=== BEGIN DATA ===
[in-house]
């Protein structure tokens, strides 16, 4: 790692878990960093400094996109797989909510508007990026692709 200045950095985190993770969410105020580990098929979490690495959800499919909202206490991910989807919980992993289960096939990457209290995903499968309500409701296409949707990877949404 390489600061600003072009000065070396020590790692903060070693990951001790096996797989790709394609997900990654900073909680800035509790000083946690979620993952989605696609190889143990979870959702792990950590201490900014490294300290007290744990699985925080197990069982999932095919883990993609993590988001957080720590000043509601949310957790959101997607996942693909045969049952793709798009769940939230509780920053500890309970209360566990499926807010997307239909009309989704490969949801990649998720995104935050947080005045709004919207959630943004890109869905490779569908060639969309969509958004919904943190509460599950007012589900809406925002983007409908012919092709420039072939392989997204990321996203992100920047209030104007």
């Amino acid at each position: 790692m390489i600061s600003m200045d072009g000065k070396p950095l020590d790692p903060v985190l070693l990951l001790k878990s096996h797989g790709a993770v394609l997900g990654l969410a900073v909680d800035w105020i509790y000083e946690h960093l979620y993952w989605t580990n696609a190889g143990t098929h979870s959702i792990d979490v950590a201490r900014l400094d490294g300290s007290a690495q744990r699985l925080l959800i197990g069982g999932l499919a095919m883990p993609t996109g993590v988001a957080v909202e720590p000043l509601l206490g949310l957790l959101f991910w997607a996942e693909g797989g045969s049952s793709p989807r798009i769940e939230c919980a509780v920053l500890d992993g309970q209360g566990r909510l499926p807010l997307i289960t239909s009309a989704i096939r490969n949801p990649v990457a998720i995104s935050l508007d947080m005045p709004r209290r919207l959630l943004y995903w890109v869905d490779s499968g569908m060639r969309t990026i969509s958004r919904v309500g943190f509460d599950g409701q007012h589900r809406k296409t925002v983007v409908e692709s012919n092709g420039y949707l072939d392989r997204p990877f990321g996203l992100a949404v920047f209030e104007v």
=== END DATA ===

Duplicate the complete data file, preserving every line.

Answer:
[in-house]
């Protein structure tokens, strides 16, 4: 790692878990960093400094996109797989909510508007990026692709 200045950095985190993770969410105020580990098929979490690495959800499919909202206490991910989807919980992993289960096939990457209290995903499968309500409701296409949707990877949404 390489600061600003072009000065070396020590790692903060070693990951001790096996797989790709394609997900990654900073909680800035509790000083946690979620993952989605696609190889143990979870959702792990950590201490900014490294300290007290744990699985925080197990069982999932095919883990993609993590988001957080720590000043509601949310957790959101997607996942693909045969049952793709798009769940939230509780920053500890309970209360566990499926807010997307239909009309989704490969949801990649998720995104935050947080005045709004919207959630943004890109869905490779569908060639969309969509958004919904943190509460599950007012589900809406925002983007409908012919092709420039072939392989997204990321996203992100920047209030104007």
């Amino acid at each position: 790692m390489i600061s600003m200045d072009g000065k070396p950095l020590d790692p903060v985190l070693l990951l001790k878990s096996h797989g790709a993770v394609l997900g990654l969410a900073v909680d800035w105020i509790y000083e946690h960093l979620y993952w989605t580990n696609a190889g143990t098929h979870s959702i792990d979490v950590a201490r900014l400094d490294g300290s007290a690495q744990r699985l925080l959800i197990g069982g999932l499919a095919m883990p993609t996109g993590v988001a957080v909202e720590p000043l509601l206490g949310l957790l959101f991910w997607a996942e693909g797989g045969s049952s793709p989807r798009i769940e939230c919980a509780v920053l500890d992993g309970q209360g566990r909510l499926p807010l997307i289960t239909s009309a989704i096939r490969n949801p990649v990457a998720i995104s935050l508007d947080m005045p709004r209290r919207l959630l943004y995903w890109v869905d490779s499968g569908m060639r969309t990026i969509s958004r919904v309500g943190f509460d599950g409701q007012h589900r809406k296409t925002v983007v409908e692709s012919n092709g420039y949707l072939d392989r997204p990877f990321g996203l992100a949404v920047f209030e104007v």